During my tenure as a dog walker, I found that not all of my clients’ neighbors were particularly thoughtful dog owners. When walking your dog, you have every right to enjoy as stress-free a stroll around the neighborhood as possible. Here are some tips for working toward that goal.
Incessant barking, aggressive, or free-roaming dogs all have the potential to derail your training sessions or make walks with even a well-trained, well-socialized dog extremely unpleasant. The first line of defense against any of these situations is open communication. Do not be afraid to confront your neighbor, politely, clearly and firmly, regarding any problem you are having. You may find that your neighbor was not even aware that there was a problem and works to address it immediately. If the problem continues, however, you may want to consider contacting local law enforcement or a third-party mediator.
One of the most common complaints people have about their neighbors’ dogs is barking. Barking is an important means of communications for dogs. However, incessant barking is not only disruptive to neighbors; it’s also an indication that the barker is stressed out and insecure about his environment. For these reasons, this particular issue is covered under federal, local and state noise ordinances.
Many people choose to leave their dogs tied up outside for portions of the day. Sometimes this may cause no problem at all. However, I myself have encountered both extremely aggressive dogs tied in the front yard and dogs tied on a long enough line that they can still run into the street to charge the dog I’m walking. If you can not find an alternate route, situations like these can become dangerous.
I have also encountered dogs left in their front yards without any form of restraint or proper supervision. The owners of these dogs are often under the impression that this is okay because either: their dog is friendly, or they do not believe that their dog would leave the property. This is an extremely dangerous situation, potentially for everyone involved. Even if a roaming dog is friendly, he may approach another dog who is not; he could even get hit by a car while crossing the street to do so. Furthermore, there are very few dogs who, given the choice, would never leave their property. Leash laws exist in most every locality for these reasons, among others. In my opinion, we all have an obligation to address such situations for the safety of the roaming dog as well as ours and our dogs’.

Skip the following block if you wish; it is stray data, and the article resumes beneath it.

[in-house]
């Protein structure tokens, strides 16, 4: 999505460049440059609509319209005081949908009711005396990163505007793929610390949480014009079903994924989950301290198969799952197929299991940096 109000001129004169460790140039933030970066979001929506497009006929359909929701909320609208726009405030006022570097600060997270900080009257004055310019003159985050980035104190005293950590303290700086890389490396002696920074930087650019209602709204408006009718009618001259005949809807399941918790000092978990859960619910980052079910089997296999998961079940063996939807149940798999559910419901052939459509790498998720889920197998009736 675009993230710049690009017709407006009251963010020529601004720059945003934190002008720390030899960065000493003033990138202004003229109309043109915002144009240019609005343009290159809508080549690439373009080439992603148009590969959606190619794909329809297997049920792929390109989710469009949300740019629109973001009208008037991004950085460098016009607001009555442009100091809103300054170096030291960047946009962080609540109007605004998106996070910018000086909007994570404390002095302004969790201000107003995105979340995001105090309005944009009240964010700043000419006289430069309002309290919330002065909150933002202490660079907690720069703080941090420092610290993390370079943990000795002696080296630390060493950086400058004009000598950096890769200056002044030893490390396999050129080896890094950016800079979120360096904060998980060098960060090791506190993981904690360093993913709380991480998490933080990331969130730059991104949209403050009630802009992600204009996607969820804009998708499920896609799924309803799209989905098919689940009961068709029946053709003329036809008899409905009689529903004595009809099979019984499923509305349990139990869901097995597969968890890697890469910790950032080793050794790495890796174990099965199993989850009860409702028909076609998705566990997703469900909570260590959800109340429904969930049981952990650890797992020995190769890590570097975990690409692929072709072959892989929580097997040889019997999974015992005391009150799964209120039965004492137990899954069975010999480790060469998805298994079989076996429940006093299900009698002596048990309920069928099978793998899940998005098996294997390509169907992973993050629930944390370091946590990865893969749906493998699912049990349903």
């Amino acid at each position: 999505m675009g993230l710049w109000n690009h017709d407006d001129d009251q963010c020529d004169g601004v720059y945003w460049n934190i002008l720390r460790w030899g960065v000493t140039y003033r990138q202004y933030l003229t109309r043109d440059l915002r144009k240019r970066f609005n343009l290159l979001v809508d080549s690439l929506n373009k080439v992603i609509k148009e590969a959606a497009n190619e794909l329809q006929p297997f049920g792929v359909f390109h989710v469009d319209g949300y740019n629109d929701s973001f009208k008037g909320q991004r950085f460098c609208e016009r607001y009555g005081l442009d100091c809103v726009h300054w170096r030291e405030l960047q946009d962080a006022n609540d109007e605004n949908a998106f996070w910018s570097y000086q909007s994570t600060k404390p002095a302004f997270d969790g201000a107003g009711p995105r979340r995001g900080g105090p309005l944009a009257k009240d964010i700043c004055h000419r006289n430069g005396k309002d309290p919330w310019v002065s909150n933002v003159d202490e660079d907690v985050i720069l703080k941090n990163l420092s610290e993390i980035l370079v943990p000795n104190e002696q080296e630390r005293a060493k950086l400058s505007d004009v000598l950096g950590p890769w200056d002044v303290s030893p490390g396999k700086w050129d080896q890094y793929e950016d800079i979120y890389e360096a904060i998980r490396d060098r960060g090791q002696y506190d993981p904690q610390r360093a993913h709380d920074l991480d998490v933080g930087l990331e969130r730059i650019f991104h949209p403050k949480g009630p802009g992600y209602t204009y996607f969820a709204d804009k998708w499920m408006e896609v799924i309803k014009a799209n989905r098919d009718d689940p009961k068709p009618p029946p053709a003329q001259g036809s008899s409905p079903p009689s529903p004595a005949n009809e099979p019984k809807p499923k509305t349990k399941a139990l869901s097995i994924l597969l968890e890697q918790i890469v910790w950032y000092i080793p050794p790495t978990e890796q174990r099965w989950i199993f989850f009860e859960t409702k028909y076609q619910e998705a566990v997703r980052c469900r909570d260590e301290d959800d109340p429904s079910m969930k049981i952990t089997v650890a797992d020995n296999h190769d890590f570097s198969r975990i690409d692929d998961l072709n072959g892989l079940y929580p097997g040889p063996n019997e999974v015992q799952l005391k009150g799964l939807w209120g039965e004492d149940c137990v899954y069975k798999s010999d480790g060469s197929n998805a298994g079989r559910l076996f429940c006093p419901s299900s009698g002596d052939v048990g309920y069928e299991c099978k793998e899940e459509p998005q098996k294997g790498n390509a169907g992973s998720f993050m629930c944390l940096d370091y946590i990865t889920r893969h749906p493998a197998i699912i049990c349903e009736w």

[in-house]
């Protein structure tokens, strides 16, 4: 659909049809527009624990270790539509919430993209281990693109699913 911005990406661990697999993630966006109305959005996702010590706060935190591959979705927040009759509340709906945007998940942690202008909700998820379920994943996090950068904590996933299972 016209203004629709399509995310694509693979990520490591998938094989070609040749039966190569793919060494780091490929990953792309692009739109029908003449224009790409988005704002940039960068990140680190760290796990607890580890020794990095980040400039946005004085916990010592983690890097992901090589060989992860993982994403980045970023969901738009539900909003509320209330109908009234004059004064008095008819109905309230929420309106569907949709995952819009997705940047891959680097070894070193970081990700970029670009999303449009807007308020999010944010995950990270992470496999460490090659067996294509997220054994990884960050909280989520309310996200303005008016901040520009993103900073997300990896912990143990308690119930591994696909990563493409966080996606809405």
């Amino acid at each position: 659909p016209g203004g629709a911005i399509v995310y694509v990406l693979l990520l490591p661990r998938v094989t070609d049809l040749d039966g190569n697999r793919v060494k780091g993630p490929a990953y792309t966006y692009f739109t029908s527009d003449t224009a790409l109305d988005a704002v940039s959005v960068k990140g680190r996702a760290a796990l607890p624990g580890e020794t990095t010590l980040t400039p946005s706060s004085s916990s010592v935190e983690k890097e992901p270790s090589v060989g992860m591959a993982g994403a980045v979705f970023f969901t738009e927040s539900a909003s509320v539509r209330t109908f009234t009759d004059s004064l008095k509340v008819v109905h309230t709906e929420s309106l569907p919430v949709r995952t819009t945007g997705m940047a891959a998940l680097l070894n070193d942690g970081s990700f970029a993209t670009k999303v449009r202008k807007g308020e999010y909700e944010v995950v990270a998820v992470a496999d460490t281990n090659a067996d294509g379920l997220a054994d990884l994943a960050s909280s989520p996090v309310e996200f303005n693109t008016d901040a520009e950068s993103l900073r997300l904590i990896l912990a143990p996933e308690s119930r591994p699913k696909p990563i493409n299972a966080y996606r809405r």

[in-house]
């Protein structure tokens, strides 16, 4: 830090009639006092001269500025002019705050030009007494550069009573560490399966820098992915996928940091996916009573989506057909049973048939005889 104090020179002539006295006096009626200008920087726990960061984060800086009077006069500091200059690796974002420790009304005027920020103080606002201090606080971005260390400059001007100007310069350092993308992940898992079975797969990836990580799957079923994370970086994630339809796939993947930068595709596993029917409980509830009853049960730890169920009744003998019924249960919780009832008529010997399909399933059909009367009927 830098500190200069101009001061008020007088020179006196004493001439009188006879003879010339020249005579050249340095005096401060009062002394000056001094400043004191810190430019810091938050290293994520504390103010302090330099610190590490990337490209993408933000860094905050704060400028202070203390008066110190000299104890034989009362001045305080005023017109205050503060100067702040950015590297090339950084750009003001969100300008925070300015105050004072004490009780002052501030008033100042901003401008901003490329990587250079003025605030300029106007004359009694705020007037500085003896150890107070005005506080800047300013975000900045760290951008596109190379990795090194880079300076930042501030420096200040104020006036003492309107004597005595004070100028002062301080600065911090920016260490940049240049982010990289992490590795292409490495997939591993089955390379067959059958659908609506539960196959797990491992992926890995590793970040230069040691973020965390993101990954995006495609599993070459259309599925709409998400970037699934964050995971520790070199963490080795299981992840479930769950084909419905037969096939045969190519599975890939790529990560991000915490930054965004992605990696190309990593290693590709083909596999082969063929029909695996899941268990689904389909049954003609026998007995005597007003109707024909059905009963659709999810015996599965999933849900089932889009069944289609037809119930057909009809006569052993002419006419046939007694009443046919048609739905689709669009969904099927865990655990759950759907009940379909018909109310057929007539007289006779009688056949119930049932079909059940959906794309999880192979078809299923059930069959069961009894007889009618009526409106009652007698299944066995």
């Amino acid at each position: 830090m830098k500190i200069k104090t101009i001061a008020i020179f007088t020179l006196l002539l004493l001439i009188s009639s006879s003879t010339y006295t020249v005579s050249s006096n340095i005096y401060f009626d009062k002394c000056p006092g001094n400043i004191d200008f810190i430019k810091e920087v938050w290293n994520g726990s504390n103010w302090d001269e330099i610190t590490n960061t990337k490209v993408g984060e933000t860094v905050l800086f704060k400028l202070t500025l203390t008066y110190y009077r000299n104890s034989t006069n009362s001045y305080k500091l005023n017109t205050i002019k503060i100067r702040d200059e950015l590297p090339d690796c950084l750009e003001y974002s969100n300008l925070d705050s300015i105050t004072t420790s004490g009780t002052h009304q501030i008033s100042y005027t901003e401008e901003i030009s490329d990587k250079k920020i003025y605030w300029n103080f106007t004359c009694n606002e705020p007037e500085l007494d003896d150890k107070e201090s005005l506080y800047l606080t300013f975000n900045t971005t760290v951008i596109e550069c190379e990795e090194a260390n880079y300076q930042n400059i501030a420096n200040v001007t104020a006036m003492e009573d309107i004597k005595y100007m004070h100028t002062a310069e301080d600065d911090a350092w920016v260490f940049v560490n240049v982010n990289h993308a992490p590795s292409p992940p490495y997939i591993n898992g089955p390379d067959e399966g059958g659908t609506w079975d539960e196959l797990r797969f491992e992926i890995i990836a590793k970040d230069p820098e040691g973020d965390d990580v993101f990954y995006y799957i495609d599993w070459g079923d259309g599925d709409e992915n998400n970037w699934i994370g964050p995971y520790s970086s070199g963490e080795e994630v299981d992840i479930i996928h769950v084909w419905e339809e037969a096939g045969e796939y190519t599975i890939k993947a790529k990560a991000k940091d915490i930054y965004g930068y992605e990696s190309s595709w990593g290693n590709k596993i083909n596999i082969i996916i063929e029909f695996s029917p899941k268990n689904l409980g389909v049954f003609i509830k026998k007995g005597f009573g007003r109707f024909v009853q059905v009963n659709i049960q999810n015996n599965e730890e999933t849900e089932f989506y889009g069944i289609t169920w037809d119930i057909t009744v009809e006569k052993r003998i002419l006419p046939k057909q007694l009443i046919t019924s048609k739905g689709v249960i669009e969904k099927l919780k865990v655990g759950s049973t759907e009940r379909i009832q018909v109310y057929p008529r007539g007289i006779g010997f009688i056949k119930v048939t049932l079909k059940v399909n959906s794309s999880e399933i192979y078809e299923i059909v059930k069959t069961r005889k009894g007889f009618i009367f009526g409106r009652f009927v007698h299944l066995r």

While confronting a neighbor about his or her pet can be daunting, it is often necessary. Often times, serious conflict can be avoided through a polite, yet frank conversation. In a residential area, all humans and pets need to share the space; and this means that everyone has to do his or her part to keep that space safe and pleasant. If your neighbor isn’t living up to his end of the bargain, you have every right to stand up for your and your pet’s happiness and safety.
Guest Contributor–Danielle Grand has spent the last decade working to parlay her affinity for animals into a dog training career. While earning her Bachelor’s degree in Psychology, she was involved in an experimental study on canine cognition. She has also obtained her dog training certification from Animal Behavior College and attended numerous dog training seminars conducted by respected behaviorists. At home in New York’s capital region, she works closely with colleagues and mentors to expand her expertise; she hopes to help forge strong, happy relationships between many dogs and their humans.